Sunday, May 19, 2024
HomeStatesideRace for the White House too close to call

Race for the White House too close to call


WITH results in so far from yesterday’s election, some complete and some partial, it’s clear that the outcome will be tight and either Donald Trump or Joe Biden can still become the next president though it may be days before a winner is declared.

Trump claimed victory at an early morning White House press conference, citing states such as North Carolina and Georgia that have not announced their full results and said he was heading to the Supreme Court to challenge late voting.

‘This is a major fraud on the nation and we are going to the Supreme Court. We want voting to stop . . . we will win this election and as far as I am concerned we have won it,’ he said.

Biden campaign manager Jen O’Malley Dillon responded: ‘The counting will not stop. It will continue until every duly cast vote is counted. Because that is what our laws – the laws that protect every American’s constitutional right to vote – require.’ She called Trump’s comments ‘a naked effort to take away the democratic rights of American citizens’.

Trump can say what he likes, however. Democrats will fight him in court and still have a good chance of reaching the 270 electoral college votes Biden needs to win.

The Washington Post immediately said Trump’s victory claim, based on states that were still counting, was false and quoted an earlier Biden insistence that ‘It ain’t over till every vote is counted.’

As of this writing, Democratic nominee Joe Biden led by 232 college votes to President Donald Trump’s 213 but both of these figures will shift as the states report turn by turn or the courts decide.

Florida, always a key state, was called early on for Trump but Biden won Arizona where thousands of Democrats fleeing ultra-liberal southern California have brought their politics with them. Trump lost Minnesota which he had hoped to capture after the widespread violence that followed the death of George Floyd while being arrested by police.

Trump said Arizona was among the states where his lawyer would fight the result.

The lead of up to 14 per cent attributed to Biden by the polls appears to have evaporated in the voting booths and television analysts maintained their view that Pennsylvania would provide the key to the election.

A post-mortem on the polls has already begun. Trump leads by a hefty margin of some 20 per cent in Pennsylvania and he sounded confident of winning but only 60 per cent of the millions of votes have been counted and the rest are not expected to be tallied completely for several days, all but guaranteeing a suspenseful week.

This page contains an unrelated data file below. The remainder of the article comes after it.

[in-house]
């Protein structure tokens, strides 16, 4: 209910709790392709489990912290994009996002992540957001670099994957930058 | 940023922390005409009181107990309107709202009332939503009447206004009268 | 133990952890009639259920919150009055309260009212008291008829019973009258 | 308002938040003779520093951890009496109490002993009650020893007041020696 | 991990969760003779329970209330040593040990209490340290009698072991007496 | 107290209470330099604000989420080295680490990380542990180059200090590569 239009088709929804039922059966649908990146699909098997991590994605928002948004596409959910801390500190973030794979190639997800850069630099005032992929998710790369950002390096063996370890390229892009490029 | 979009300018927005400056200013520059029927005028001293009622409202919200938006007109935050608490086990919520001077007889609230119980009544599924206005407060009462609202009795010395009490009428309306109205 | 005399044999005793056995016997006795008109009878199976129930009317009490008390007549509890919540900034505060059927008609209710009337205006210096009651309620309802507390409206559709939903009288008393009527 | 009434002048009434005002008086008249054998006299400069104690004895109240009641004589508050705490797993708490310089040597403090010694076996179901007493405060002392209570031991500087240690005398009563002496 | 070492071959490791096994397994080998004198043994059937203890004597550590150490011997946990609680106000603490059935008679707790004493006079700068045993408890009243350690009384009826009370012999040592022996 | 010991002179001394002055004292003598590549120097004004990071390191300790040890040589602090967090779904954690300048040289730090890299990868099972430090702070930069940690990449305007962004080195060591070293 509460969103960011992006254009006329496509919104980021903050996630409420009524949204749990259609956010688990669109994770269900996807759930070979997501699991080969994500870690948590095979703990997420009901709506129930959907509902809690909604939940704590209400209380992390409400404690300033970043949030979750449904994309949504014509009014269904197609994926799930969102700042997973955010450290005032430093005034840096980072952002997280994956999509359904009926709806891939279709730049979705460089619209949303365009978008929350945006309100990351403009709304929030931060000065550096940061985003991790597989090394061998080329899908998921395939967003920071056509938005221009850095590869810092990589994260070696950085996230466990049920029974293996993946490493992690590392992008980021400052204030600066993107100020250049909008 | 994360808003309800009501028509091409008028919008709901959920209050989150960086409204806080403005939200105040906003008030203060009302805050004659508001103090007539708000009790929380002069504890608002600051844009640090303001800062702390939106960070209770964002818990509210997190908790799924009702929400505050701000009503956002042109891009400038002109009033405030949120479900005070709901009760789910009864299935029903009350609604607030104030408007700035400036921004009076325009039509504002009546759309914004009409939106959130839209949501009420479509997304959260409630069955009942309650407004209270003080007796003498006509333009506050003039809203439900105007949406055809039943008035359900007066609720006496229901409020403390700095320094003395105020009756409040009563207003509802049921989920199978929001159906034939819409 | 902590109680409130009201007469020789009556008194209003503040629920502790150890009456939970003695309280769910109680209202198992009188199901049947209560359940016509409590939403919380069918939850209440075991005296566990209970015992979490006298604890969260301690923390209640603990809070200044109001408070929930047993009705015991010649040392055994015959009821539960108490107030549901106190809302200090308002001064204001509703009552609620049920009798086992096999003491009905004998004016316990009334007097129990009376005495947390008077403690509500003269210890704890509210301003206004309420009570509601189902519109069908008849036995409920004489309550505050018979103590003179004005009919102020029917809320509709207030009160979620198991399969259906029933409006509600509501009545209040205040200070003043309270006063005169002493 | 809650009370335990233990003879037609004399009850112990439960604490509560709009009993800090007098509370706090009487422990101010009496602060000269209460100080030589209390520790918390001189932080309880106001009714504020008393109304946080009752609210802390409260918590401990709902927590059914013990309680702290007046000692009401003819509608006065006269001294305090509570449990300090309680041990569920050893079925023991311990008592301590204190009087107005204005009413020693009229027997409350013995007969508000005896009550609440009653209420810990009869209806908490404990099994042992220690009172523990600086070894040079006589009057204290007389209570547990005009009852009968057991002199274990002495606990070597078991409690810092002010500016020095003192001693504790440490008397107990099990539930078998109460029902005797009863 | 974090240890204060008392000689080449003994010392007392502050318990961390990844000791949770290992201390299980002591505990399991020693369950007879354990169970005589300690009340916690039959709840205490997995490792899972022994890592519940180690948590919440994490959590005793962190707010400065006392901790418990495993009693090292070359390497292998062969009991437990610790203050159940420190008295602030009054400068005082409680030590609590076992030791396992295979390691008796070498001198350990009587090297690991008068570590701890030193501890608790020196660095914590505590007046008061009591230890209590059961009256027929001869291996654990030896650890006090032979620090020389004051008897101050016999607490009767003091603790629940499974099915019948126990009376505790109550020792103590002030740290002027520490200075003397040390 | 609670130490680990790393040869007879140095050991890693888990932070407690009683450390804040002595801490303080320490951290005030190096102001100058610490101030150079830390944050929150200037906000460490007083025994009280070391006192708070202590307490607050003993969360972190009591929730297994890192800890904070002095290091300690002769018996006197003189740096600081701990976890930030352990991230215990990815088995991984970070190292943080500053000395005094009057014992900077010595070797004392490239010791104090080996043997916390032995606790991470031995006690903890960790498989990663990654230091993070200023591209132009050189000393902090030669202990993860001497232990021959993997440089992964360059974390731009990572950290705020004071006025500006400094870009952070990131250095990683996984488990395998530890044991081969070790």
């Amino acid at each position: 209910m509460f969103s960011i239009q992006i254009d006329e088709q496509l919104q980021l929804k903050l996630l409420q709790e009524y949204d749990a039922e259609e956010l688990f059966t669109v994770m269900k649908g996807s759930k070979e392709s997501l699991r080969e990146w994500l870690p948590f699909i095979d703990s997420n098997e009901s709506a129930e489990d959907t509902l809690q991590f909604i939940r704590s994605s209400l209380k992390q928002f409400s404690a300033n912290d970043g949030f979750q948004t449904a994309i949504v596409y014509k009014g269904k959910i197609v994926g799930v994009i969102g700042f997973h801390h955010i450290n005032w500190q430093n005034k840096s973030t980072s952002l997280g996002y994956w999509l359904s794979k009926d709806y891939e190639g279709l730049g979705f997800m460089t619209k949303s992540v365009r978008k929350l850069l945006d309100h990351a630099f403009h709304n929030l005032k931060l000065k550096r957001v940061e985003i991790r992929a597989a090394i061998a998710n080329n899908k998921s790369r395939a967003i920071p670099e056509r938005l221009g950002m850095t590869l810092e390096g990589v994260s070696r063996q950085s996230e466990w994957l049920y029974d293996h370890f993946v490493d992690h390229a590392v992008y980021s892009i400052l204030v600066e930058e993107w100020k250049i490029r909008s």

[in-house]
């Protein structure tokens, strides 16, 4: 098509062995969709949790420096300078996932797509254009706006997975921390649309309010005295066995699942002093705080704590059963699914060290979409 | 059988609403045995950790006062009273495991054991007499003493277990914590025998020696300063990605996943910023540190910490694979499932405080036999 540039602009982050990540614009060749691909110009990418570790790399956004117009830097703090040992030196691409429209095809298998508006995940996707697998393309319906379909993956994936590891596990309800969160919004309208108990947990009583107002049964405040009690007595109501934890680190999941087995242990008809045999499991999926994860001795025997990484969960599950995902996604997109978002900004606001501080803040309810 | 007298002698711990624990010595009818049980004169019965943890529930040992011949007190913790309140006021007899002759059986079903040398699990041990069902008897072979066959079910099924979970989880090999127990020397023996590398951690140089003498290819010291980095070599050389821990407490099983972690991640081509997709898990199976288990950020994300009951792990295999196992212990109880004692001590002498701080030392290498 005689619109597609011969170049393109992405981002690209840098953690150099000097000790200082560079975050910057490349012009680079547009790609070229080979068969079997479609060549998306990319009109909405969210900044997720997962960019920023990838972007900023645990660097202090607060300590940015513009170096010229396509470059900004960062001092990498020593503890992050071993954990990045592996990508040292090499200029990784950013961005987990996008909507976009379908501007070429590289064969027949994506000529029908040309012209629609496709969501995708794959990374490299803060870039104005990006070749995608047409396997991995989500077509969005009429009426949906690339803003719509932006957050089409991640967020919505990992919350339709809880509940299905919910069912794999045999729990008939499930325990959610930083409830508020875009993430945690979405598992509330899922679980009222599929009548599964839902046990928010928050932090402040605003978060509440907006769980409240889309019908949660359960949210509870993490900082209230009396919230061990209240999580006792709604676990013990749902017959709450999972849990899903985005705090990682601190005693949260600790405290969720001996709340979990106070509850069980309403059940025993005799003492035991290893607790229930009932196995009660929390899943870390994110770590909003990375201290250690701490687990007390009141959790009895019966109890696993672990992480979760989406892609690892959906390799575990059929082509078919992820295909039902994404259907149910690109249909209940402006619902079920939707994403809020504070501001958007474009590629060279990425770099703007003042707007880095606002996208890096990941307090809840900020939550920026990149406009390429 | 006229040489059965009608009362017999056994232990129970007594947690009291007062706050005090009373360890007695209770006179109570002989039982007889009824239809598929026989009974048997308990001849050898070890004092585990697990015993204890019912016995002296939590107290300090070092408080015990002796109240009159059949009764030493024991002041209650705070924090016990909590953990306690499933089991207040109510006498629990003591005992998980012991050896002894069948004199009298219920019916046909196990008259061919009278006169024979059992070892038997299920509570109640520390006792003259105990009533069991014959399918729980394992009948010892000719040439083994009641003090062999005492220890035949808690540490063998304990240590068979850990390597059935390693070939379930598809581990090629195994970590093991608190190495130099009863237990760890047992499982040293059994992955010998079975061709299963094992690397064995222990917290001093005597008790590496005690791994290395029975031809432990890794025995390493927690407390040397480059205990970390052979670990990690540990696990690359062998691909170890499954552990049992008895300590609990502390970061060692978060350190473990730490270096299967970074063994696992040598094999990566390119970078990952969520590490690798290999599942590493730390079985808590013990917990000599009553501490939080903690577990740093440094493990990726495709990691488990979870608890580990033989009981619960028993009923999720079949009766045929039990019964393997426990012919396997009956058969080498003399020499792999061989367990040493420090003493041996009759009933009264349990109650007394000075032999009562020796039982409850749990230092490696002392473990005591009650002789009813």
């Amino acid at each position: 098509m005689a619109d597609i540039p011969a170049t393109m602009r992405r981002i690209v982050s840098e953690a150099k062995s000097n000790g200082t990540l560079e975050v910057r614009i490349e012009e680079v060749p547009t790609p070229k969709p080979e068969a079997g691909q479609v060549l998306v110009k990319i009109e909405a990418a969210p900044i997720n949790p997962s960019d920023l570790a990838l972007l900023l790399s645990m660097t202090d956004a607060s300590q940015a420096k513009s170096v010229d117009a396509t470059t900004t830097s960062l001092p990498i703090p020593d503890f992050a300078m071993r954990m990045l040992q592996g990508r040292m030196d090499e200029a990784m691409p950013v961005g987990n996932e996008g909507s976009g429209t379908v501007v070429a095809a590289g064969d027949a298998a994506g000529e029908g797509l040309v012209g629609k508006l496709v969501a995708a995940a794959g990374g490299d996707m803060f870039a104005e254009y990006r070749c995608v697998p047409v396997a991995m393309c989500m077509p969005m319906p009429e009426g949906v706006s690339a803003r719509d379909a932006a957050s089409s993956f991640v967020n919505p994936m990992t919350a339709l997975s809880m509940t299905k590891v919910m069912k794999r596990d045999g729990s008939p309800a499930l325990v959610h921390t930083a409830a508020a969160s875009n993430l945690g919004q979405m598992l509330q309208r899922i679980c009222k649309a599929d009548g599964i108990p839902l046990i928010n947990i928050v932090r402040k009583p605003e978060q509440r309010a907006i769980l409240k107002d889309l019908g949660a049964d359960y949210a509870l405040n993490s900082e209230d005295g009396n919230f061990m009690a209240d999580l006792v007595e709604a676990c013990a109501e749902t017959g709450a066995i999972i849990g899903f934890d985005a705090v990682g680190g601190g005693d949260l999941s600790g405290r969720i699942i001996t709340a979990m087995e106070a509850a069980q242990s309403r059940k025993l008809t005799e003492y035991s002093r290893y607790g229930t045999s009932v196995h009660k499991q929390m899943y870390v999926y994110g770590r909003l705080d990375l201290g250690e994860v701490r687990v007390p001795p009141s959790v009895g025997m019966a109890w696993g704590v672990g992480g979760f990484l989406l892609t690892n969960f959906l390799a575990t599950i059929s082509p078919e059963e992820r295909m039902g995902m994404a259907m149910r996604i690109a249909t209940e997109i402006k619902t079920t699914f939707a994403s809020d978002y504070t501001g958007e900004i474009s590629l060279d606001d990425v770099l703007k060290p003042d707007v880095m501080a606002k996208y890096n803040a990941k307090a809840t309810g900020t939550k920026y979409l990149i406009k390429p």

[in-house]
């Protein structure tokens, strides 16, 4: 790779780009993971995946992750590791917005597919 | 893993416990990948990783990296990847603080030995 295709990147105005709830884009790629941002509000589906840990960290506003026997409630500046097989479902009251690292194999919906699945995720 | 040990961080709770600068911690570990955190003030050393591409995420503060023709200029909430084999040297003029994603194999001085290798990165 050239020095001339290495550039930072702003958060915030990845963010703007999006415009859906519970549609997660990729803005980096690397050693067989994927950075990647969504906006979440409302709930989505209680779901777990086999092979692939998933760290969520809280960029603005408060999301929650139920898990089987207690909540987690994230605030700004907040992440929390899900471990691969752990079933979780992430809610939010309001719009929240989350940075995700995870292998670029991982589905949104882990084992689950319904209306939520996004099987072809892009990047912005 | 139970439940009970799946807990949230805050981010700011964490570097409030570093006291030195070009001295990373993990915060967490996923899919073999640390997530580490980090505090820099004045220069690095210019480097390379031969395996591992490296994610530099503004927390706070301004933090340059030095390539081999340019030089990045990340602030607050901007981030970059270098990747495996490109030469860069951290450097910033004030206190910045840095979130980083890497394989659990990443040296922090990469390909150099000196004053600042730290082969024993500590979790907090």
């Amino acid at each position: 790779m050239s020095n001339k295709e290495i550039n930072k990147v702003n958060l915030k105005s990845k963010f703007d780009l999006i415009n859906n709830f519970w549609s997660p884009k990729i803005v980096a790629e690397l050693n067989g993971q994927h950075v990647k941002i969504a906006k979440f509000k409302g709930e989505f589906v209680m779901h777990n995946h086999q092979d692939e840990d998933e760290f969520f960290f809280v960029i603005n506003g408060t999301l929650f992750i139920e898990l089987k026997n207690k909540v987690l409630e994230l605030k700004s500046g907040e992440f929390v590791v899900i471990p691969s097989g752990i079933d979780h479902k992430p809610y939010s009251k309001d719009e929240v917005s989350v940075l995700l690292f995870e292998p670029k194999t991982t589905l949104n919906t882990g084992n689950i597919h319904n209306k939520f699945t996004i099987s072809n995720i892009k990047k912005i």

Some analysts said Biden’s win in Arizona, if upheld, could make Pennsylvania less important to getting Biden into the White House.

National exit polls offered no clear guide to the outcome but provided an interesting glimpse of what preoccupied voters. They ranked by percentage as follows: economy 34; race 21; coronavirus 18; crime; healthcare 11.

Democrats built their campaign around Trump’s alleged racism and incompetence in managing Covid and the resulting economic collapse. At the same time they staked a lot on continuing lockdowns while Trump urged states to reopen their economies.

Trump may have received a late boost from third quarter GDP results at the end of October which showed a healthy rebound in the economy.

Covid was a lesser issue than expected despite a second wave across America with the onset of colder weather. Trump promised a vaccine by the end of the year during his campaign.

Democrats are insisting that every vote be counted even though some states, who all have their own rules, are accepting mailed votes up to three days after November 3.

Trump’s lawyers will argue in court that the official deadline should be observed.

More than 100million Americans voted early, many of them by mail and counting of these, a massive task, did not begin in some jurisdictions until the in-person polls closed.

The Supreme Court decided the 2000 presidential election in favour of George W Bush after a disputed count in several Florida counties.

Democrats are demanding that newly-appointed conservative Supreme Court justice Amy Coney Barrett, who was nominated by Trump, should recuse herself from any hearing of challenges to the vote. If she did, the court would be split 5-3 with a greater chance of being sympathetic to Democrats. Chief justice John Roberts, although a Republican nominee, has sided with liberals on some political issues.

In cases where the court divides evenly, the decisions of the lower courts stand. Pennsylvania’s courts are under Democratic control.

Republicans pushed back saying there was no legal or constitutional need for Barrett not to take part in the Supreme Court proceedings.

Whether he wins or loses, Trump outperformed the polls. He won big with Latinos in Florida despite his opposition to southern immigration.

In the race for the Senate, Republicans are ahead 47 to 45 and tipped to keep a small majority under their leader Mitch McConnell who won re-election. Republican control of the Senate will be a substantial brake on the Democrats’ plans for the future even if Biden wins.

Democrats had a 180-173 lead in the race for the House of Representatives which they already control. Democratic winners included the controversial young New York congresswoman Alexandria Ocasia-Cortes who has been influential in pushing the party leftwards.

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Donald Forbes
Donald Forbes
Donald Forbes is a retired Anglo-Scottish journalist now living in France who during a 40-year career worked in eastern Europe before and after communism.

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